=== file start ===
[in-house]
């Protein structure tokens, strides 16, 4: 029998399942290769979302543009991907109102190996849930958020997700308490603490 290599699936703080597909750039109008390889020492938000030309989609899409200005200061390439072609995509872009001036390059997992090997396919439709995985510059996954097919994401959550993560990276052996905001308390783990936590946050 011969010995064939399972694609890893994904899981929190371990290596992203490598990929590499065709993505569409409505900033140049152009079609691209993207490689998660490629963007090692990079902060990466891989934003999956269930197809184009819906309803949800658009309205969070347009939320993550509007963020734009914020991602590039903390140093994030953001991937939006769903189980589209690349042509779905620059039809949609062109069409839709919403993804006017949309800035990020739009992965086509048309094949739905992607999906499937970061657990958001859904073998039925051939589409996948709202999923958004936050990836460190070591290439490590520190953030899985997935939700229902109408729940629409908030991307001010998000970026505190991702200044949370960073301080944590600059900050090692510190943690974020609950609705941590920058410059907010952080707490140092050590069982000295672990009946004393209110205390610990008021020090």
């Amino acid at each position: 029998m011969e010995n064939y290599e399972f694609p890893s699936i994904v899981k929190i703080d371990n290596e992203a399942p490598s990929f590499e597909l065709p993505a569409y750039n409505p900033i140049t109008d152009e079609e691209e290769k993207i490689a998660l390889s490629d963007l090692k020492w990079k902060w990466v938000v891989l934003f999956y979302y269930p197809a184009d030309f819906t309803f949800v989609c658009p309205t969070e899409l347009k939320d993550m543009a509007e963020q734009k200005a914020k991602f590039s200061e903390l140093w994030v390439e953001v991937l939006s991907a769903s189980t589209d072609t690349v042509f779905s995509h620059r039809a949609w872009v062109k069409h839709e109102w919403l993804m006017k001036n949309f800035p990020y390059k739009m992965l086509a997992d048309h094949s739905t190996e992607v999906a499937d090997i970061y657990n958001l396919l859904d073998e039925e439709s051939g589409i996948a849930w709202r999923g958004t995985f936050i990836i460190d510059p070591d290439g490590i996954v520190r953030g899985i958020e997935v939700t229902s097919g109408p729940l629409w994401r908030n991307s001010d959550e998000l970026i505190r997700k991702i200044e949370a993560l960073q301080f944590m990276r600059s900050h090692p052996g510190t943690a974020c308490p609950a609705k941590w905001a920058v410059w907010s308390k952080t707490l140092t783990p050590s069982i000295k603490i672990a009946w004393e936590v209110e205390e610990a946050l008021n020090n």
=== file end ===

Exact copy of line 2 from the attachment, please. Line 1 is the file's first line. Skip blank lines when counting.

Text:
């Protein structure tokens, strides 16, 4: 029998399942290769979302543009991907109102190996849930958020997700308490603490 290599699936703080597909750039109008390889020492938000030309989609899409200005200061390439072609995509872009001036390059997992090997396919439709995985510059996954097919994401959550993560990276052996905001308390783990936590946050 011969010995064939399972694609890893994904899981929190371990290596992203490598990929590499065709993505569409409505900033140049152009079609691209993207490689998660490629963007090692990079902060990466891989934003999956269930197809184009819906309803949800658009309205969070347009939320993550509007963020734009914020991602590039903390140093994030953001991937939006769903189980589209690349042509779905620059039809949609062109069409839709919403993804006017949309800035990020739009992965086509048309094949739905992607999906499937970061657990958001859904073998039925051939589409996948709202999923958004936050990836460190070591290439490590520190953030899985997935939700229902109408729940629409908030991307001010998000970026505190991702200044949370960073301080944590600059900050090692510190943690974020609950609705941590920058410059907010952080707490140092050590069982000295672990009946004393209110205390610990008021020090």